Quote to Cash
Quote-to-Cash is a process that spans the applications an organisation uses to manage customer interactions from pricing through to invoicing. It covers the journey from customer intent, to purchase and the recognition of revenue. We normally associate it with the integration at a base level of Customer Relationship Management (CRM) and Enterprise Resource Planning (ERP)/Finance systems. It exists in integration terms to help drive greater ROI from your CRM and ERP implementations. It brings greater accuracy in data and more streamlined processes to the organisation.
We frequently hear about Quote-to-Cash in Configure Price Quote (CPQ) systems implementations where organisations have complex services or products that require configuration e.g. computer/car configurators online or bespoke manufactured products. In these implementations, the complexity moves beyond turning a quote in a CRM system into an invoice in a finance system to producing a Bill of Materials (BOM) for manufacturing purposes. These can be very complex integration deliveries.
In some organisations, the configuration of the quote is less important and the focus is therefore on the Order-to-Cash process. We can think of Order-to-Cash as a subset of Quote-to-Cash and in many cases logically simpler to achieve. In both, unless you have implemented a combined CRM/ERP monolith, you will need to integrate systems and for many organisations buying best of breed systems makes integration the preferred route.
Tackling Quote to Cash
Quote-to-Cash process integration is achieved through integration of core objects between the relevant systems in the process. At a minimum this is typically done between the CRM system and the ERP/Finance system. At its simplest level, organisations want to see a ‘Closed Won’ opportunity in their CRM system become a customer account and invoice in their finance system. At a more complex level, a configured product on a website becomes an order, customer, invoice and ultimately a bill of materials that the organisation manufactures into a product. Potentially including a renewing service component for part or all of the product.
The key to success in delivering an integrated/automated Quote-to-Cash process is in harmonising and rationalising the business objects shared between the systems. The more complex the product or service, the more important the data architecture and quality becomes. Organisations need a harmonised set of products, price books and customers between systems. They also need to ensure that the ongoing product information management is part of the integrated set of processes to ensure product catalogues don’t get out of step with each other.
It’s important for organisations to define clear ownership of data throughout the process or indeed transfer of ownership of data in terms of which system is mastering it. Organisations need to ensure that each system is capturing the right data at the right time at each step of the customer journey. A closed won opportunity in a CRM system is largely irrelevant if it lacks the address details in the customer account record to actually invoice the customer from the finance system.
It’s also important that each integration process closes the loop on the integration, writing back to the source system what it needs from the downstream system being written to. An organisation’s customer service team shouldn’t really need to leave the CRM system to know that the invoice was created for the customer and when it was sent. Needing to look elsewhere ultimately leaves the customer with a disjointed experience and affects the productivity of the agent.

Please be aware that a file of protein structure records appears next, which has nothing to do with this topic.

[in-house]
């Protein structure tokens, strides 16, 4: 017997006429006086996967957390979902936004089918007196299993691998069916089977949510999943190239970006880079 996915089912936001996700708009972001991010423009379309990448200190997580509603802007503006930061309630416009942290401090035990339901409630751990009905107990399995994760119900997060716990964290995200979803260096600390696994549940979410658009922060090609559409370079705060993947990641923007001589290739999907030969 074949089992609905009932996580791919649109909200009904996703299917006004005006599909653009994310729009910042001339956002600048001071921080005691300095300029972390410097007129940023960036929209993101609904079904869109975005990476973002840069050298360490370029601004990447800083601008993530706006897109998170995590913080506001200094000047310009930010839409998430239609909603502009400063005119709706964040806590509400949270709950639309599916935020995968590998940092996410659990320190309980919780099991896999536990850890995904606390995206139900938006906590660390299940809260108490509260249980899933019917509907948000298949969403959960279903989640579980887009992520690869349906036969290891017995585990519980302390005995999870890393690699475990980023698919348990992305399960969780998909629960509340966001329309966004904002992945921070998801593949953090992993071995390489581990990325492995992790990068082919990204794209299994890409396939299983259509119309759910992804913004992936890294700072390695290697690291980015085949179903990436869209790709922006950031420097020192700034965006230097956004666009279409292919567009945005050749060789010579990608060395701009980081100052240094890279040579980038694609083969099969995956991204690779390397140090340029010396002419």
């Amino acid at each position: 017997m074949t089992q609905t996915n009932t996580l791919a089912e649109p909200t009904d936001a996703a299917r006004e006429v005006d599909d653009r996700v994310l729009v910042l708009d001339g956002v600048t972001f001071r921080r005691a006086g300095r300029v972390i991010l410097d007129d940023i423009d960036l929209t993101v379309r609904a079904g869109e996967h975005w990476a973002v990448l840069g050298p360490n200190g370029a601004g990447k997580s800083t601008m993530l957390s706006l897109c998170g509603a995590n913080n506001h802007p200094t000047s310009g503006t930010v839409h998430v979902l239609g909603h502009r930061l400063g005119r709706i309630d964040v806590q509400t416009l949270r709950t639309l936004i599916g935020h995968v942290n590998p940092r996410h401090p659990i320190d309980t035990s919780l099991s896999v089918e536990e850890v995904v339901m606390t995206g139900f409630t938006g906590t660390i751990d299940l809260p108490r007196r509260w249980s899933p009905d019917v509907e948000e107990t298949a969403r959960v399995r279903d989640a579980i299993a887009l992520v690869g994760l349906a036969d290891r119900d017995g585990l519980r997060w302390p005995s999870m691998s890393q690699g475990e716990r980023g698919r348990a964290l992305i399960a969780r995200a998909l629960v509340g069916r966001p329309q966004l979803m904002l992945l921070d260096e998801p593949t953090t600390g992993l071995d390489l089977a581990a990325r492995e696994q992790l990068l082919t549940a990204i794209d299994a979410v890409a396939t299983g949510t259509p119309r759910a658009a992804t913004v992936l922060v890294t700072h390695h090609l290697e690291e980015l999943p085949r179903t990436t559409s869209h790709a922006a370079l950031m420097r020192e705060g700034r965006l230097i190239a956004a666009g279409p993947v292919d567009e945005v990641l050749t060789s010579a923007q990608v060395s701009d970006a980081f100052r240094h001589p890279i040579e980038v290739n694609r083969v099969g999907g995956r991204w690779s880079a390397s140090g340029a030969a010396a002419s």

One common mistake organisations make tackling this business need is in trying to manage or delivery outside the context of their integration strategy or framework. There’s nothing wrong with a tactical delivery of a solution here, but the strategy should allow for that and wrap the appropriate tooling and governance around it. Just making a tactical mess to be addressed later generally leads to the process unravelling at some point. Quote-to-Cash should be something fairly strategic when there is a defined need in a business. That it is so tightly linked to customer, product and revenue means it needs to be managed appropriately as an ongoing process. It needs to be able to respond to change.
Another mistake organisations make is in failing to address the underlying data, its quality, structure and how it is modelled. The more complex the product offering, the more the effectiveness of the integration relies on how well harmonised data is between systems. Organisations need to review the data and the process carefully. They need to take the opportunity to review and optimise both. This can be a significant activity and organisations sometimes fail to address it properly because they failed to value the Quote-to-Cash process properly in the first place. Demonstrating to the business that it is worth the effort to get it right and understanding how failing to do so affects the value of the outcome.
How Chakray Help
At Chakray we make sure in implementation that we have the right foundations for success. Making sure the data gets there is one thing. Making sure it keeps on getting there and can respond to inevitable business change is another. We work with customers to ensure that data quality is addressed, data sets are harmonised and that we have access to the right system and data subject matter experts in the organisations we work with. What can appear relatively simple in a CPQ system can become conceptually very complex in an ERP system. We make sure those complexities and the ongoing management of them doesn’t become unmanageable to ensure the success of the Quote-to-Cash implementation.
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